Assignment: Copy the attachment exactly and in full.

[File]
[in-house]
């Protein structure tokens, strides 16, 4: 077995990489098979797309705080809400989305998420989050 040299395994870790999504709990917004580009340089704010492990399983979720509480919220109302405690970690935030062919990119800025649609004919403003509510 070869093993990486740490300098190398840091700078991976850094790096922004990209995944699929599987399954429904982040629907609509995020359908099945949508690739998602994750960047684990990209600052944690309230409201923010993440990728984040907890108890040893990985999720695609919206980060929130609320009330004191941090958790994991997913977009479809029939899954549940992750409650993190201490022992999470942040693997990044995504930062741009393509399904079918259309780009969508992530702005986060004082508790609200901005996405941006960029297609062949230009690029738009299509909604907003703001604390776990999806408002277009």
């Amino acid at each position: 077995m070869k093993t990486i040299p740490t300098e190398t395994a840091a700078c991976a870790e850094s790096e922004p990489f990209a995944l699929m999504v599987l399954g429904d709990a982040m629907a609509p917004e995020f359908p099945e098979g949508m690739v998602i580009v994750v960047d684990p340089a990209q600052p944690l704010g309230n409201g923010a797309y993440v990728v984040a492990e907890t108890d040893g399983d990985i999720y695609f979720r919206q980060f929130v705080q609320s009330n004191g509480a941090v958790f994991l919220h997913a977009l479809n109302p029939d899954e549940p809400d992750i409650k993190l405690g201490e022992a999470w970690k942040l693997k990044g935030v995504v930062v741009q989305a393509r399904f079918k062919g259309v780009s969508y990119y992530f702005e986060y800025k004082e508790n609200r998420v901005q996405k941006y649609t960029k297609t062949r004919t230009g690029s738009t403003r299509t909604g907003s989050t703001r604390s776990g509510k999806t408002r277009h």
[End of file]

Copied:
[in-house]
């Protein structure tokens, strides 16, 4: 077995990489098979797309705080809400989305998420989050 040299395994870790999504709990917004580009340089704010492990399983979720509480919220109302405690970690935030062919990119800025649609004919403003509510 070869093993990486740490300098190398840091700078991976850094790096922004990209995944699929599987399954429904982040629907609509995020359908099945949508690739998602994750960047684990990209600052944690309230409201923010993440990728984040907890108890040893990985999720695609919206980060929130609320009330004191941090958790994991997913977009479809029939899954549940992750409650993190201490022992999470942040693997990044995504930062741009393509399904079918259309780009969508992530702005986060004082508790609200901005996405941006960029297609062949230009690029738009299509909604907003703001604390776990999806408002277009």
């Amino acid at each position: 077995m070869k093993t990486i040299p740490t300098e190398t395994a840091a700078c991976a870790e850094s790096e922004p990489f990209a995944l699929m999504v599987l399954g429904d709990a982040m629907a609509p917004e995020f359908p099945e098979g949508m690739v998602i580009v994750v960047d684990p340089a990209q600052p944690l704010g309230n409201g923010a797309y993440v990728v984040a492990e907890t108890d040893g399983d990985i999720y695609f979720r919206q980060f929130v705080q609320s009330n004191g509480a941090v958790f994991l919220h997913a977009l479809n109302p029939d899954e549940p809400d992750i409650k993190l405690g201490e022992a999470w970690k942040l693997k990044g935030v995504v930062v741009q989305a393509r399904f079918k062919g259309v780009s969508y990119y992530f702005e986060y800025k004082e508790n609200r998420v901005q996405k941006y649609t960029k297609t062949r004919t230009g690029s738009t403003r299509t909604g907003s989050t703001r604390s776990g509510k999806t408002r277009h």